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ADOC wants contract with communications company at center of multiple lawsuits, complaints

Josh Moon

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UPDATE: A Securus representative reached out to APR to share updates on two key issues related to the story. First, Securus, after a number of complaints and bad publicity, no longer offers location-based tracking services. Secondly, the company also doesn’t have any control over whether prisons elect to discontinue in-person family visits with inmates. It offers the video conferencing visits as “a supplemental alternative” to in-person visits, but it never suggested the calls should replace those visits.

 

A company that has faced multiple lawsuits for unfair charges and practices, and has drawn the ire of U.S. Senators for selling the personal data of thousands of Americans, is the Alabama Department of Correction’s choice to provide a statewide communications system in Alabama’s prisons.

The Legislature’s Contract Review Committee is set this morning to review a contract proposal between ADOC and Securus Technologies, a Dallas company that is one of the top providers of prison phone services in America. While the Committee can review and place up to a 90-day hold on the contract for review, it ultimately cannot stop any contract that comes before it.

Securus has been accused in other states of unfairly increasing rates on inmates’ phone calls, leaving a captive and helpless clientele to pay more for a 15-minute call than some Americans pay for their monthly cell phone bill.

But it is Securus’ collection of data and tendency to record all phone calls, including those between inmates and their attorneys — and then sell that information — that has drawn heavy criticism from Congressmen and has resulted in numerous lawsuits against the company.

Last May, Oregon Sen. Ron Wyden went public with allegations that Securus was using its prisons communications systems to capture location information from cell phones used to make calls to prisoners. It was then selling that information — and selling a real-time tracking service — to law enforcement and other agencies in an apparent violation of federal laws, which require a warrant to obtain such information.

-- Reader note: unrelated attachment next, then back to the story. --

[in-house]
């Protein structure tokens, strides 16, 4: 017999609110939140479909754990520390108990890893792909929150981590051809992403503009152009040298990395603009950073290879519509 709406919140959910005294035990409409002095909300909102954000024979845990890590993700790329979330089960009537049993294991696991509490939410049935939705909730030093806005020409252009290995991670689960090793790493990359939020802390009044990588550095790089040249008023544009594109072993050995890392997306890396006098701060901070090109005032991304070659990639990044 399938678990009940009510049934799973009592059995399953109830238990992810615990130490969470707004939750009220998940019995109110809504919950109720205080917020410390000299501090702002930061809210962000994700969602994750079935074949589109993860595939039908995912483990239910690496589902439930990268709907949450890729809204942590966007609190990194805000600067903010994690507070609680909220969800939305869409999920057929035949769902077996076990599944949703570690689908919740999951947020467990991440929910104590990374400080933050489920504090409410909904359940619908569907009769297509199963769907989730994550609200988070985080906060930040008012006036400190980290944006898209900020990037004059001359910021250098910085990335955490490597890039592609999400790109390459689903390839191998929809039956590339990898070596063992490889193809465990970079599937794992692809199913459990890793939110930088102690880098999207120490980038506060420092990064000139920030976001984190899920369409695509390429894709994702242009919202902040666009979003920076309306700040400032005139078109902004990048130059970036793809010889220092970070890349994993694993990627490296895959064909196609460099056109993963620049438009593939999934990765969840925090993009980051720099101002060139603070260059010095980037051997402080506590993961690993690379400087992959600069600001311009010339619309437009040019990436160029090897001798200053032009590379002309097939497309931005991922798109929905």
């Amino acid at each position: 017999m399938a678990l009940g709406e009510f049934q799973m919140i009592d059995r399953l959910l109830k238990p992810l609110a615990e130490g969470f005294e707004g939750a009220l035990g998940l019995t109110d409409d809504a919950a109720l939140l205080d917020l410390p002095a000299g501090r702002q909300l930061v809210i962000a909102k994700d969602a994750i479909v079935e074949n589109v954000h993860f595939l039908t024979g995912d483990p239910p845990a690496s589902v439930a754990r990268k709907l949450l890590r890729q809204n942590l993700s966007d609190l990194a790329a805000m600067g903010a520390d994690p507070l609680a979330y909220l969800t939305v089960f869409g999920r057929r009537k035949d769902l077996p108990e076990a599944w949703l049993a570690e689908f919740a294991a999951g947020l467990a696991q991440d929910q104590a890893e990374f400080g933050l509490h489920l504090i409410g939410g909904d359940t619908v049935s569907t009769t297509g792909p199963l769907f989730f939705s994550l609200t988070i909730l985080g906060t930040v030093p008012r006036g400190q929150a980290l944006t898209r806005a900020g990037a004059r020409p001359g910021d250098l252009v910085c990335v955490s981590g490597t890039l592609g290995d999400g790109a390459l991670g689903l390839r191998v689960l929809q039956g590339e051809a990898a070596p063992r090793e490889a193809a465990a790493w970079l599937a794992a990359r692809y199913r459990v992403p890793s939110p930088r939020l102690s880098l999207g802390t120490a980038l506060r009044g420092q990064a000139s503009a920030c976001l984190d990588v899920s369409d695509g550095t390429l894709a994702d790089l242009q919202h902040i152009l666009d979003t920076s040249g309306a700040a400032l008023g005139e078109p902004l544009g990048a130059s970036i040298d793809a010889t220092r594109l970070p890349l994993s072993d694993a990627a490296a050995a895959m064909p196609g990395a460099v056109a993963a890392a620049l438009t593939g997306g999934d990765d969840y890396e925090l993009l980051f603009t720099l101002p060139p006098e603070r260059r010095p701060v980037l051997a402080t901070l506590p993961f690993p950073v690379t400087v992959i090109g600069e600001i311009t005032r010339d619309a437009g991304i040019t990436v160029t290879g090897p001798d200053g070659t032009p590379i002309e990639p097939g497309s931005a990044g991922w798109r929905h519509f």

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Additionally, through its contacts at various major telecommunications companies, such as AT&T, Securus was able to purchase location data on thousands of other cell phones, which it would then track illegally and allow its government customers to purchase that information as well. That would be in direct violation of the telecommunication companies’ responsibility to be the sole provider and protector of such information.  

Securus requires its customers to provide a warrant, but company representatives told Wyden that no one ever checked to make sure that the documents uploaded were actual warrants. And in some cases, they were not.

Wyden was so disturbed by what he found that he wrote to the FCC asking that it investigate Securus and its ability to obtain such information and share it with law enforcement and others.

“This practice skirts wireless carriers’ legal obligation to be the sole conduit by which the government conducts surveillance of Americans’ phone records,” Wyden wrote.

Not surprisingly, Securus has been targeted by hackers, who last year obtained a trove of personal information collected by the company. The hackers, in a demonstration of Securus’ lax security, didn’t publish the information, but instead sent it to a tech website.

But that is not Securus’ only legal issues.

In 2017, a class action lawsuit was filed against the company over its practices of tacking on fees and charging exorbitant rates to prisoners and their family members, essentially preying upon desperate people who had no other option.

One such fee was a 4-percent “location services” fee, which essentially charged prisoners for the costs of collecting the location data that Securus would later sell. The company said it obtained the permission to collect the data from those involved in the calls by way of a pre-recorded message that had the participants press a designated number to accept the terms. A process which left prisoners and their loved ones with the option of disclosing their location data or not speaking for months on end.

“The state should not deal with Securus, a company that takes advantage of vulnerable people,” said Brock Boone, a staff attorney for the Alabama ACLU. “Securus has a track record of  maximizing their profits on the backs of these vulnerable people in a captive market.”

And it gets worse.

In numerous prisons across the country, Securus has ended the in-person prison visit in favor of the $12.99-per-20-minute video call. That has left inmates and their families crying foul and going broke. And it has, of course, resulted in more lawsuits.

“Telephone calls with family and friends are typically the only way people maintain a sense of what it is to be human while being locked in cages in Alabama prisons, and as everyone knows Alabama has some of the most dangerous and inhumane prisons in the country,” Boone said. “So as if the sentences and conditions are not the most egregious in the country, now Securus will make sure the most vulnerable will not be able to afford a phone call to wish their child or mother a happy birthday.”

The Contract Review Committee meets at 8:30 Thursday morning. The specifics of the contract weren’t immediately available. A spokesman for ADOC acknowledged receiving a request for comment from APR, but the department did not issue a response.

 

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